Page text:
An unfamiliar subject line on the monitor read: A confluence of moments.

As representatives of Community Foundation Sonoma County, many of our inboxes have a rich archive of eloquently titled emails that tug at the heartstrings, pique our curiosity, or both. However, this particular message came to us from Taya Levine, a member of our Healdsburg Forever Board writing from Amman, Jordan. In a beautiful statement that is impossible to convey secondhand, she shared an article that prompted her reflection on current events and the recent International Day of Women elevating her attention to the power of women in setting the tone in our society. This article by The World Post, titled – ‘Strong Women Cannot be Shaken’: South Sudan’s Refugee Sisterhood – illustrate dynamics around the world that demand our continued presence.

Opia Joyce, who is a women’s affairs leader in Boroli (one of 18 refugee settlements in Uganda’s Adjumani District) is the focal point of the article along with other female leaders and refugee women in Uganda who have become warriors for peace. Over 1 million people have fled to Uganda from South Sudan since December 2013, when political power struggles erupted into civil war. The majority of these refuges are women and children who have lost the men in their lives to war.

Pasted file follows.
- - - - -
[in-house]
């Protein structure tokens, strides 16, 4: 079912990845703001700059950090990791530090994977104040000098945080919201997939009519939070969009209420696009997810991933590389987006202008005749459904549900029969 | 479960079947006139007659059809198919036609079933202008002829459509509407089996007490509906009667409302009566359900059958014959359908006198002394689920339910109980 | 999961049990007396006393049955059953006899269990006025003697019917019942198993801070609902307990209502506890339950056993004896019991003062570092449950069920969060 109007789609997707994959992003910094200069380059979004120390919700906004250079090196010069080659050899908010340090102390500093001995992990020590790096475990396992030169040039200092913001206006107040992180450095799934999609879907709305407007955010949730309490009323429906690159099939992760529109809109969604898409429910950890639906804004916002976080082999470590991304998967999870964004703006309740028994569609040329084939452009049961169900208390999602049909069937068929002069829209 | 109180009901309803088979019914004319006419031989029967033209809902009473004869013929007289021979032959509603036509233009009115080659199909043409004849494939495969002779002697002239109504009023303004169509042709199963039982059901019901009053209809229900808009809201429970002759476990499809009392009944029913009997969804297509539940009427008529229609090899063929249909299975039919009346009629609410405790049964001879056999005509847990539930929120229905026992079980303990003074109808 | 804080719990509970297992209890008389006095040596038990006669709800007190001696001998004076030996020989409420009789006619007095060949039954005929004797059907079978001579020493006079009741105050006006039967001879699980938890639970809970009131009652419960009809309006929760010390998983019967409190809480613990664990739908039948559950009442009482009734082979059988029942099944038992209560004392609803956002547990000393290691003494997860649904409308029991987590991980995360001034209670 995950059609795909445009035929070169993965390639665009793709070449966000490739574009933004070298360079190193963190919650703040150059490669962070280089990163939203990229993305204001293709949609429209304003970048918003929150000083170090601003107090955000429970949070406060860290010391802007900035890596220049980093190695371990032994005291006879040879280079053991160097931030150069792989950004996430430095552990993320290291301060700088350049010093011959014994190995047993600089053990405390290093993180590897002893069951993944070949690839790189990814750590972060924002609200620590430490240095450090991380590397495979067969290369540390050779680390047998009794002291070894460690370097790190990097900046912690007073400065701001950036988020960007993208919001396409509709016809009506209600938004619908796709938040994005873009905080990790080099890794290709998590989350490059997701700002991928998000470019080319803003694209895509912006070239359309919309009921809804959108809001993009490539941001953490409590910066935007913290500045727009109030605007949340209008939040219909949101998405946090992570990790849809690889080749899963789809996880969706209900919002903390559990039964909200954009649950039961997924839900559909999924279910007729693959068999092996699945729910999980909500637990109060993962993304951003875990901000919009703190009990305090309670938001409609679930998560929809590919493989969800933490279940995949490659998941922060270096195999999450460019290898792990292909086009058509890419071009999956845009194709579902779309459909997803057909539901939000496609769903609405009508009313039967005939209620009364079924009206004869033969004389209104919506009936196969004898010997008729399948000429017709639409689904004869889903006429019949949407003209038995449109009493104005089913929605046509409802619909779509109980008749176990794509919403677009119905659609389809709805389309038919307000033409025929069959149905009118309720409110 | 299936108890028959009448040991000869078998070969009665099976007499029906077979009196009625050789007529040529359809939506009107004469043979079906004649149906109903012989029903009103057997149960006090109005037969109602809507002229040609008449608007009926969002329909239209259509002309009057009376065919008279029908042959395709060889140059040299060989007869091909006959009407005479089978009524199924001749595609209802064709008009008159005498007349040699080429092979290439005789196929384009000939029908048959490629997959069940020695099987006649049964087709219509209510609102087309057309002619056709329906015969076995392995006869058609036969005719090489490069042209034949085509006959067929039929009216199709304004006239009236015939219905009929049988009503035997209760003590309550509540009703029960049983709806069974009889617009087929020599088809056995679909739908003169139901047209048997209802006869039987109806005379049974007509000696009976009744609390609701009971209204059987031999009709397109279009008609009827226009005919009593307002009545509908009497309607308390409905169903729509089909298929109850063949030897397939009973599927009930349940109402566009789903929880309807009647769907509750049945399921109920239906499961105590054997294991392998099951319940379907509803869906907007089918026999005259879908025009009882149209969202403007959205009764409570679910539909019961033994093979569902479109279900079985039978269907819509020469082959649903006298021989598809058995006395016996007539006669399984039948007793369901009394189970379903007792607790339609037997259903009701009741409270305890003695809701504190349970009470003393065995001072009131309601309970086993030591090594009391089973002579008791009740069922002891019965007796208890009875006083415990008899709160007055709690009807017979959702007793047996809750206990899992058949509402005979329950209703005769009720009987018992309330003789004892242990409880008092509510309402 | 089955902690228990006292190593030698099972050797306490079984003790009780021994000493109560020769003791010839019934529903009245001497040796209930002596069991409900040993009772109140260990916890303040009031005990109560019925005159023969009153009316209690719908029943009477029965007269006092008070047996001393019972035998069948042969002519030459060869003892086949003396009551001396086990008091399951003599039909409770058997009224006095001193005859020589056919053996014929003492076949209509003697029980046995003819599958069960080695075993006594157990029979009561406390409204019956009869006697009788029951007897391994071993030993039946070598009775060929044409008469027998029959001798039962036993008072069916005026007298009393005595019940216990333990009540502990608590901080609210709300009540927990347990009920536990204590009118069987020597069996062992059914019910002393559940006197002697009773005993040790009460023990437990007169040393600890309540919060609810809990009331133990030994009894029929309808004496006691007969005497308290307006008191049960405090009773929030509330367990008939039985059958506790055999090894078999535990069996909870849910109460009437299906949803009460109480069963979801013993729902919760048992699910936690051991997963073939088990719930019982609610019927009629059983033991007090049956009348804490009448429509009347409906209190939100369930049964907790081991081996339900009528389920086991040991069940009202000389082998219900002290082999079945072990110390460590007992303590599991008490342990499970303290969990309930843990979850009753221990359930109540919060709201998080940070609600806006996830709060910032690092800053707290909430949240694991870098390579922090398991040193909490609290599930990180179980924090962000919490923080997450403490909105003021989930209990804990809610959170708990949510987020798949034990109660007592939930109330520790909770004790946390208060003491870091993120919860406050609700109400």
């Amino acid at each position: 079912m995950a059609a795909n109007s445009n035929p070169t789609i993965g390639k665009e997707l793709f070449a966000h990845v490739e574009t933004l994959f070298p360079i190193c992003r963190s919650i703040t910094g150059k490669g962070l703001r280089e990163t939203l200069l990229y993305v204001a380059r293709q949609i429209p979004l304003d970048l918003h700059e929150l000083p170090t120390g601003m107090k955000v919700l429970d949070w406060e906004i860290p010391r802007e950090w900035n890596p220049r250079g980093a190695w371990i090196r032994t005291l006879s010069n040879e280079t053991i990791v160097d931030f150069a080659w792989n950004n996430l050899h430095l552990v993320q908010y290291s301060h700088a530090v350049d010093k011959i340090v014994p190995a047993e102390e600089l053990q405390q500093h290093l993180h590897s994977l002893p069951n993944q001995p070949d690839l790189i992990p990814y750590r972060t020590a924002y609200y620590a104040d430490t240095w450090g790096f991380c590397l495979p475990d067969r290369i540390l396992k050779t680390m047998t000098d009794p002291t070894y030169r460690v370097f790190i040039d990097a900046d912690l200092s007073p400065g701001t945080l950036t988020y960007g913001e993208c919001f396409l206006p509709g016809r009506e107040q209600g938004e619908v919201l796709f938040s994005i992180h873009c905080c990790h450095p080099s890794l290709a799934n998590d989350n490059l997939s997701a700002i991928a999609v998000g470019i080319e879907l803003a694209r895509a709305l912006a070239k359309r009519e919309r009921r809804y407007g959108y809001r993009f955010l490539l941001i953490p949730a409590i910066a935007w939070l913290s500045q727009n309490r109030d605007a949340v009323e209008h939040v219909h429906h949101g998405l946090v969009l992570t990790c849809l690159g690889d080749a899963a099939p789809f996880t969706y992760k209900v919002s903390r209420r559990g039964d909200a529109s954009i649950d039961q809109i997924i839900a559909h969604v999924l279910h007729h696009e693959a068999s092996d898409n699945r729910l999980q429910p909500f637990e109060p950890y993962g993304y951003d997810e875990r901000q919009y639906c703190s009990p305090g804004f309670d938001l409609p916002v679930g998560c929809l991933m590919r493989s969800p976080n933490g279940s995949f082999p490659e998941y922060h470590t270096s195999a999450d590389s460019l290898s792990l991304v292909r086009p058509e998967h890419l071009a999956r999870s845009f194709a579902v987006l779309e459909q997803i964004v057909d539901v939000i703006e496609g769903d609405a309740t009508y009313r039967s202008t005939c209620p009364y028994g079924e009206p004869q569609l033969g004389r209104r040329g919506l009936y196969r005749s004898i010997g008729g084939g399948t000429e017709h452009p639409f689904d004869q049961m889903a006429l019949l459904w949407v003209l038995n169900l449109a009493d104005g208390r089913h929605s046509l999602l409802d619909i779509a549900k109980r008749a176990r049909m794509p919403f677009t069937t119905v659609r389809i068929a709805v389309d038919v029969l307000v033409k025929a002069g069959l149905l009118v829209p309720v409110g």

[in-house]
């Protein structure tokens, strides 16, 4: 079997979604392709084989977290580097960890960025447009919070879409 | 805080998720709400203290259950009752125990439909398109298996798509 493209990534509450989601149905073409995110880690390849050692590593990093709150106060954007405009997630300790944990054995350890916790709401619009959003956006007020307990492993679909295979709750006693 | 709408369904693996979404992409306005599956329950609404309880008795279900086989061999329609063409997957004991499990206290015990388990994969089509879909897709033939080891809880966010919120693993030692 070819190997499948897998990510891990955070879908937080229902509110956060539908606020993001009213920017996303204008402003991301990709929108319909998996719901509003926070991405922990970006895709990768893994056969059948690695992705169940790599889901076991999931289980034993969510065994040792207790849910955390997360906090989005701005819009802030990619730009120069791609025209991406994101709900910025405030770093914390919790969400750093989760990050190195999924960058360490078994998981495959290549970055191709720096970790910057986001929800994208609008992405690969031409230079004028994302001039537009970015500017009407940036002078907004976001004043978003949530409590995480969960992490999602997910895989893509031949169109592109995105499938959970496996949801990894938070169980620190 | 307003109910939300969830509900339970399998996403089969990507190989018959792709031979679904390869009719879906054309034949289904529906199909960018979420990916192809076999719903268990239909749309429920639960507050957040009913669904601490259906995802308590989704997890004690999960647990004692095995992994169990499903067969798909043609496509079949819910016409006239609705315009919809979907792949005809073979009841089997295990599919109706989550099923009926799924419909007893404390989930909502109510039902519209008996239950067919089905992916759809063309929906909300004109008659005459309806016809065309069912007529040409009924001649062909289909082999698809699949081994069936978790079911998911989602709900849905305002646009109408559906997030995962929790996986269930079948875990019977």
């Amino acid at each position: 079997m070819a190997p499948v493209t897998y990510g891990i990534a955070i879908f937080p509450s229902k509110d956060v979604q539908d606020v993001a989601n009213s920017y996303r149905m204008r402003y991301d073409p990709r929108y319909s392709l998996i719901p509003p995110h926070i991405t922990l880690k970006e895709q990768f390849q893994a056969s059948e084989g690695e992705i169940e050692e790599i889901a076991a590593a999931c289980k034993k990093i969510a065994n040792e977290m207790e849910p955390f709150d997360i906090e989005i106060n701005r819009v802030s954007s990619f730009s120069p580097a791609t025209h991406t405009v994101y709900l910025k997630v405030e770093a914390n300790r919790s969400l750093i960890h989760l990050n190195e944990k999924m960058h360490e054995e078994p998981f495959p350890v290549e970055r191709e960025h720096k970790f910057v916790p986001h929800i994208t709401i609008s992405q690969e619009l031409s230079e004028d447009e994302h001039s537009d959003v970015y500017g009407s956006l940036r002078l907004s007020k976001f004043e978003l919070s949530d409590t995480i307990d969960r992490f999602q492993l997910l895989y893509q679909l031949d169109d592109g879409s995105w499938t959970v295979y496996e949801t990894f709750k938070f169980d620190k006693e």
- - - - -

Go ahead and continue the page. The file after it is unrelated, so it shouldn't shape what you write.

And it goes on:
The large numbers arriving from South Sudan are testing the limits of what is possible. Uganda’s refugee policy is designed to help refugees become self-reliant, but in reality many are hungry and so are their children. Drought during the last growing season led to failed harvests, and food rations last year were cut in half for many refugees. In late February, the U.N. declared a famine in parts of South Sudan, and refugee women and their families continue to pour into Uganda in a last ditch effort to survive. More people keep arriving in Uganda while calls for funding from the international community go unanswered.

Women in the Ugandan refugee settlements often now rely on each other more than they do on foreign aid or humanitarian support. They are joining together to build a different kind of support system. “These women have energy. They’re the ones who take all responsibility of the house,” Joyce said. Joyce’s work (aside from raising 14 children)  is to band the women together and help them persevere, despite food ration cuts and limited aid. “Women who are strong, cannot be shaken,” Joyce said. “The good thing is that God created me as a woman.”

Our Board member was in South Sudan in 2013 and departed the day before the civil war erupted anew. This is the ripple of her digital wave, reminding us of the one degree of separation between each of us and women like Joyce and the nearly 1 in 100 people worldwide now displaced from their homes (Pew Research). The awe-inspiring resilience of these words are striking -“Women who are strong, cannot be shaken,” Joyce said. “The good thing is that God created me as a woman.” In the words of Ms. Levine: Our collective ability to call on our own resiliency, and resourcefulness, in support of and collaboration with each other feels more important than ever.

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